Trust services: colleague or competitor?

Many conferences now stipulate that trust services direct a specified percentage of the will or trust to the local church.

G. Tom Carter is director of Trust Services for the General Conference of Seventh-day Adventists. An attorney and ordained minister, he pastored for 11 years before entering trust services work 22 years ago.

In the past five years, through trust services, by means of wills, trusts, annuities, and special gifts people have left the church more than $177 million. These gifts have gone to local churches as well as to conferences and church institutions and programs.

Perhaps you have thought of trust services as working to direct your members' moneys to the conference rather than to your church. You may even have heard of a trust services representative urging an individual not to leave anything to the local church. While such a situation may have existed in the past, I believe you will find that things have changed. Those of us who work for trust services want to be your allies and colleagues. We want not only to serve the church at large, but also to help you achieve the objectives you have set for your congregation. We aim to provide channels through which individuals can support the work of the whole church by their gifts, trusts, annuities, and bequests.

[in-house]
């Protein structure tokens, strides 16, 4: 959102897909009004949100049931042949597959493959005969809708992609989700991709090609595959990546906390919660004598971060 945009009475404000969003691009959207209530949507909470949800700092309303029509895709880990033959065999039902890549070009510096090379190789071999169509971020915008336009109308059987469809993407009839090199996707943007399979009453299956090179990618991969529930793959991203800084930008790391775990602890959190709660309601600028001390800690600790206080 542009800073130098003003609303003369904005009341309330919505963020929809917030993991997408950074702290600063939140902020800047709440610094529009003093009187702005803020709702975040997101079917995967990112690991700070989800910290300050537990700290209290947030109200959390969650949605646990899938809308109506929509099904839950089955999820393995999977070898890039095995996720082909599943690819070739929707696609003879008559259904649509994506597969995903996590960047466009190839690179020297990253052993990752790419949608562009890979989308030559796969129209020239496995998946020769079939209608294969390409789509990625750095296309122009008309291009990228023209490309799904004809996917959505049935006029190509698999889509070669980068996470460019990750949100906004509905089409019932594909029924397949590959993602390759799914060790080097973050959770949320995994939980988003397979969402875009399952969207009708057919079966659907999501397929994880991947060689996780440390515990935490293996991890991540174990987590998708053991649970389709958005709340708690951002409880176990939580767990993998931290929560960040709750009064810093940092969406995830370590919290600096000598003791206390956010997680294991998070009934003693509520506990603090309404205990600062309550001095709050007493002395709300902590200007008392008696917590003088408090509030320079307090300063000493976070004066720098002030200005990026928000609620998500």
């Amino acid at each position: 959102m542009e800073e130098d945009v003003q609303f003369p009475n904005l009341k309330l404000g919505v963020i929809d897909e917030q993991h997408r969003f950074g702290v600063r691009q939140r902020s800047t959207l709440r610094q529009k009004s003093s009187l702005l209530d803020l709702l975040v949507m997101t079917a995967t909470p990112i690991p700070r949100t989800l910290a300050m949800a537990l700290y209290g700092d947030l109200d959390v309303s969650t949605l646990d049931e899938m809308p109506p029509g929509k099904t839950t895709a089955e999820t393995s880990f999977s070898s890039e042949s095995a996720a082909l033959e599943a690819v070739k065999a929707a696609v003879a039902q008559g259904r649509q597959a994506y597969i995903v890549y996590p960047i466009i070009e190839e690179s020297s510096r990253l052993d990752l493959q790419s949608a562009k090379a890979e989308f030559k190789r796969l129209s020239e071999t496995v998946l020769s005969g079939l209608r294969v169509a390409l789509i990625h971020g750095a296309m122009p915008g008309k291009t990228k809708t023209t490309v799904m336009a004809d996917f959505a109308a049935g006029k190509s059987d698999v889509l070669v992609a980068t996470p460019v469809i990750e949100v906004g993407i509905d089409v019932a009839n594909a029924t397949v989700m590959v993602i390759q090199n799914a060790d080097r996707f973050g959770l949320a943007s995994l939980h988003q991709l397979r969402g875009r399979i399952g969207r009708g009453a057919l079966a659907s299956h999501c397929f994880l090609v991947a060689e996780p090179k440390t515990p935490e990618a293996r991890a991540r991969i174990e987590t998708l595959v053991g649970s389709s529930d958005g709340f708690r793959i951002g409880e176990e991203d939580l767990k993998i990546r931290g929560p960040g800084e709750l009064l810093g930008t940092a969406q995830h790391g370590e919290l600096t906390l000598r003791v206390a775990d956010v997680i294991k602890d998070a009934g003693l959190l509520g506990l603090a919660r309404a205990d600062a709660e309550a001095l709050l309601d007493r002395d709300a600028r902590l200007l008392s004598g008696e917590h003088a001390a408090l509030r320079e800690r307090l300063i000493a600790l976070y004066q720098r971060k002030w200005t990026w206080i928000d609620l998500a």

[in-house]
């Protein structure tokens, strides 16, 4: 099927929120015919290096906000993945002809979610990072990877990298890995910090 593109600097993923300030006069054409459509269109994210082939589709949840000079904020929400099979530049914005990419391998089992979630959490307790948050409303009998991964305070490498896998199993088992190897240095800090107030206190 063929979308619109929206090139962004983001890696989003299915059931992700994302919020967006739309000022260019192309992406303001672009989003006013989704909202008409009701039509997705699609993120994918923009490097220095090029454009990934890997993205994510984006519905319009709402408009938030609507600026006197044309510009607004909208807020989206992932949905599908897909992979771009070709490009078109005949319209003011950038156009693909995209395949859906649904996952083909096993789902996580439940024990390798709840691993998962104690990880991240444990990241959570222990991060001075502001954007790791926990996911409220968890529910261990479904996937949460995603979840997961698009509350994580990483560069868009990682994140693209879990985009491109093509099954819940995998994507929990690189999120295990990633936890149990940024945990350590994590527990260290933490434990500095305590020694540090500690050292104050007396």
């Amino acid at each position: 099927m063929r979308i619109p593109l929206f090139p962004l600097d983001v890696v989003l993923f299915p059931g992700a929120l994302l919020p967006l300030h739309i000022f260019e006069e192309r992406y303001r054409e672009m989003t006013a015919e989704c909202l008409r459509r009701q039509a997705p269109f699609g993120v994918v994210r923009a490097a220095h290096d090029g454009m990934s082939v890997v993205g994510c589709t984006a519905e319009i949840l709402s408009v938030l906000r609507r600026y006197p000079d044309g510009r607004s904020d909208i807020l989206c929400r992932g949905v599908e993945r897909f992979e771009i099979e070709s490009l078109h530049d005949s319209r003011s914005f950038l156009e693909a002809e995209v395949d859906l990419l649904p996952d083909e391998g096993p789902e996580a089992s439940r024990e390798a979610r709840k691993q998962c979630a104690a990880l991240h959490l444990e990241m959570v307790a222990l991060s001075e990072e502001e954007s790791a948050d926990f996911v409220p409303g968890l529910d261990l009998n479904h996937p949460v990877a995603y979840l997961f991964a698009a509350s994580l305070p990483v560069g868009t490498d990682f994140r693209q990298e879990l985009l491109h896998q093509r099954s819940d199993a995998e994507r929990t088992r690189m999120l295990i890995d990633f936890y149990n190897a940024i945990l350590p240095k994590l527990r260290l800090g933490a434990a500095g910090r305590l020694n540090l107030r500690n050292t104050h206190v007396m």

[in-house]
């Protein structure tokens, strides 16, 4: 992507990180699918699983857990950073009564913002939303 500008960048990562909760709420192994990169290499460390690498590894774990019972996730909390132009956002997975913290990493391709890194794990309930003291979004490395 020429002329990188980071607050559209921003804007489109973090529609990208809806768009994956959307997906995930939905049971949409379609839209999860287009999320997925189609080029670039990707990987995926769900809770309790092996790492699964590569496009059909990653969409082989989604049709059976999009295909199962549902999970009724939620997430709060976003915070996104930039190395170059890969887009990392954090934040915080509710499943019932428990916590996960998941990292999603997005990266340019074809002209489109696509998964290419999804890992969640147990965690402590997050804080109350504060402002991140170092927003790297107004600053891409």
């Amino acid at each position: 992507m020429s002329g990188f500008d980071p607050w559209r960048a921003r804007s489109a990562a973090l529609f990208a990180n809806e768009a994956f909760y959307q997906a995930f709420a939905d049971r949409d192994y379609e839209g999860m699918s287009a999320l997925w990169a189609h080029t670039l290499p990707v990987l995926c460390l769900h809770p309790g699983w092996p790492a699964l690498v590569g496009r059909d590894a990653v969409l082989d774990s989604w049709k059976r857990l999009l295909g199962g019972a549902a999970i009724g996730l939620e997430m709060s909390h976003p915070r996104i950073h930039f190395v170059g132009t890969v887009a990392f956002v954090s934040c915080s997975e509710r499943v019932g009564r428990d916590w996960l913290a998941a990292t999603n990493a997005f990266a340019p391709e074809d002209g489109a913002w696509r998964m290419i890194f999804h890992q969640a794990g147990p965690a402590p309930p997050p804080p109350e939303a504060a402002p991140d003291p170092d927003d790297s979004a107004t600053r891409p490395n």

Benefits to the local church

While the methods used by different conferences vary, to my knowledge all conference trust services programs now encourage church members to consider the needs of the local church. In addition to recognizing gifts to local churches, a growing number of conferences mandate that a specified portion of unrestricted maturities1 be distributed to the donor's church. For example, three large conferences in the Pacific Union distribute from 10 to 20 percent of such maturities to the church of which the deceased was a member; the Florida and Georgia- Cumberland conferences distribute 20 percent; the Carolina Conference provides for the distribution of up to 25 per cent, upon the meeting of certain stipulations; the Ohio Conference distributes 15 percent; and the Pennsylvania Conference 10 percent.